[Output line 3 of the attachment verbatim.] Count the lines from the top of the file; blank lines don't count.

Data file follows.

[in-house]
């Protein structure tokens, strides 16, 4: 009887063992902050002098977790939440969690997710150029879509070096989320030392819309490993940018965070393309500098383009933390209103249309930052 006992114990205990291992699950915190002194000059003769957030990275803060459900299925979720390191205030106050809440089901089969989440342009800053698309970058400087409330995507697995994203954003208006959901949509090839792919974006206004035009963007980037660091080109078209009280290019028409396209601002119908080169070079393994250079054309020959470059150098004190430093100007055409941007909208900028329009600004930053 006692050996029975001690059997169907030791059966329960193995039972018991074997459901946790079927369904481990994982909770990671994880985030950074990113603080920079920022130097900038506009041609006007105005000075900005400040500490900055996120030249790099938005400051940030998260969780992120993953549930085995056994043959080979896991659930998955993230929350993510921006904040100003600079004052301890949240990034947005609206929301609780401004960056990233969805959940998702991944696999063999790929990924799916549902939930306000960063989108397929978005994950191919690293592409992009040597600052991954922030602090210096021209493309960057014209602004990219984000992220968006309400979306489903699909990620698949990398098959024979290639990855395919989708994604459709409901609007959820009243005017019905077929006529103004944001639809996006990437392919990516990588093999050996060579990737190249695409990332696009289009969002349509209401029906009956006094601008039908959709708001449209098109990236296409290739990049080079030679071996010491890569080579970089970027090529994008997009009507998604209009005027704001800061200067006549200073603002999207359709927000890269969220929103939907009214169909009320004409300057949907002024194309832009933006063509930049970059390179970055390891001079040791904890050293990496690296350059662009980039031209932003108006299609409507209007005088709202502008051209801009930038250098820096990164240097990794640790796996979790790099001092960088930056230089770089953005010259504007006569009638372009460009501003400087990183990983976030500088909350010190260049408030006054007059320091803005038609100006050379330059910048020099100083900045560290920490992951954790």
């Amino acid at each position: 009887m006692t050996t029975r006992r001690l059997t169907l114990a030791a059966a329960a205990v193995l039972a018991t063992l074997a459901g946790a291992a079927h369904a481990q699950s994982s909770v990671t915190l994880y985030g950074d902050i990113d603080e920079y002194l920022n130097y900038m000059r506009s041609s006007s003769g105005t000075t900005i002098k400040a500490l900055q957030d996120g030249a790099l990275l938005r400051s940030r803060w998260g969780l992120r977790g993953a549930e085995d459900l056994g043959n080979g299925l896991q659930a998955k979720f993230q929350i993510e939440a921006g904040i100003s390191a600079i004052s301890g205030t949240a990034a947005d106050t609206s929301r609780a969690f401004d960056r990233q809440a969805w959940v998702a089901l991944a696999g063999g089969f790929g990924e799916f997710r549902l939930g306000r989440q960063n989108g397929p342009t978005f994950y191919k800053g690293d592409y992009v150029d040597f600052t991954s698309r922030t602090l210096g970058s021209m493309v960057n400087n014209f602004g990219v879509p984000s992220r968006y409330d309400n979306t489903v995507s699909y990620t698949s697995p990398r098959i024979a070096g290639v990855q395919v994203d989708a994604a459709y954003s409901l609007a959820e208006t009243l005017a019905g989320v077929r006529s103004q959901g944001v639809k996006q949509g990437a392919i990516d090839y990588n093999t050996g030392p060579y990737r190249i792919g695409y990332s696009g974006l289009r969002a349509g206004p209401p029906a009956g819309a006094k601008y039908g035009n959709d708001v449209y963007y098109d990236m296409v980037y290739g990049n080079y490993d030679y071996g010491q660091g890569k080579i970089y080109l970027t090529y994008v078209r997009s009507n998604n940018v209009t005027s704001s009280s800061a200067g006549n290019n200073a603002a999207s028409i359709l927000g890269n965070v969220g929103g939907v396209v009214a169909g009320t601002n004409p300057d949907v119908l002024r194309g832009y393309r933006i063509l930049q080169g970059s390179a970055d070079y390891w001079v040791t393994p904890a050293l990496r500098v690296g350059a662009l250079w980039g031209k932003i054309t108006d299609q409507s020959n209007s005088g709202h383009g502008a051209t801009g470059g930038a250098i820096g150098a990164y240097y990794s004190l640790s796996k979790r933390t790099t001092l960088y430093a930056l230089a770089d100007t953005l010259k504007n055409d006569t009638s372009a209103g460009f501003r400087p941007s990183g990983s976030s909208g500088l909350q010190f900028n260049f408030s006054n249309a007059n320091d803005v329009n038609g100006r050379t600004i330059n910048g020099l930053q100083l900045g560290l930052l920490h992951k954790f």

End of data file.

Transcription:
């Amino acid at each position: 009887m006692t050996t029975r006992r001690l059997t169907l114990a030791a059966a329960a205990v193995l039972a018991t063992l074997a459901g946790a291992a079927h369904a481990q699950s994982s909770v990671t915190l994880y985030g950074d902050i990113d603080e920079y002194l920022n130097y900038m000059r506009s041609s006007s003769g105005t000075t900005i002098k400040a500490l900055q957030d996120g030249a790099l990275l938005r400051s940030r803060w998260g969780l992120r977790g993953a549930e085995d459900l056994g043959n080979g299925l896991q659930a998955k979720f993230q929350i993510e939440a921006g904040i100003s390191a600079i004052s301890g205030t949240a990034a947005d106050t609206s929301r609780a969690f401004d960056r990233q809440a969805w959940v998702a089901l991944a696999g063999g089969f790929g990924e799916f997710r549902l939930g306000r989440q960063n989108g397929p342009t978005f994950y191919k800053g690293d592409y992009v150029d040597f600052t991954s698309r922030t602090l210096g970058s021209m493309v960057n400087n014209f602004g990219v879509p984000s992220r968006y409330d309400n979306t489903v995507s699909y990620t698949s697995p990398r098959i024979a070096g290639v990855q395919v994203d989708a994604a459709y954003s409901l609007a959820e208006t009243l005017a019905g989320v077929r006529s103004q959901g944001v639809k996006q949509g990437a392919i990516d090839y990588n093999t050996g030392p060579y990737r190249i792919g695409y990332s696009g974006l289009r969002a349509g206004p209401p029906a009956g819309a006094k601008y039908g035009n959709d708001v449209y963007y098109d990236m296409v980037y290739g990049n080079y490993d030679y071996g010491q660091g890569k080579i970089y080109l970027t090529y994008v078209r997009s009507n998604n940018v209009t005027s704001s009280s800061a200067g006549n290019n200073a603002a999207s028409i359709l927000g890269n965070v969220g929103g939907v396209v009214a169909g009320t601002n004409p300057d949907v119908l002024r194309g832009y393309r933006i063509l930049q080169g970059s390179a970055d070079y390891w001079v040791t393994p904890a050293l990496r500098v690296g350059a662009l250079w980039g031209k932003i054309t108006d299609q409507s020959n209007s005088g709202h383009g502008a051209t801009g470059g930038a250098i820096g150098a990164y240097y990794s004190l640790s796996k979790r933390t790099t001092l960088y430093a930056l230089a770089d100007t953005l010259k504007n055409d006569t009638s372009a209103g460009f501003r400087p941007s990183g990983s976030s909208g500088l909350q010190f900028n260049f408030s006054n249309a007059n320091d803005v329009n038609g100006r050379t600004i330059n910048g020099l930053q100083l900045g560290l930052l920490h992951k954790f």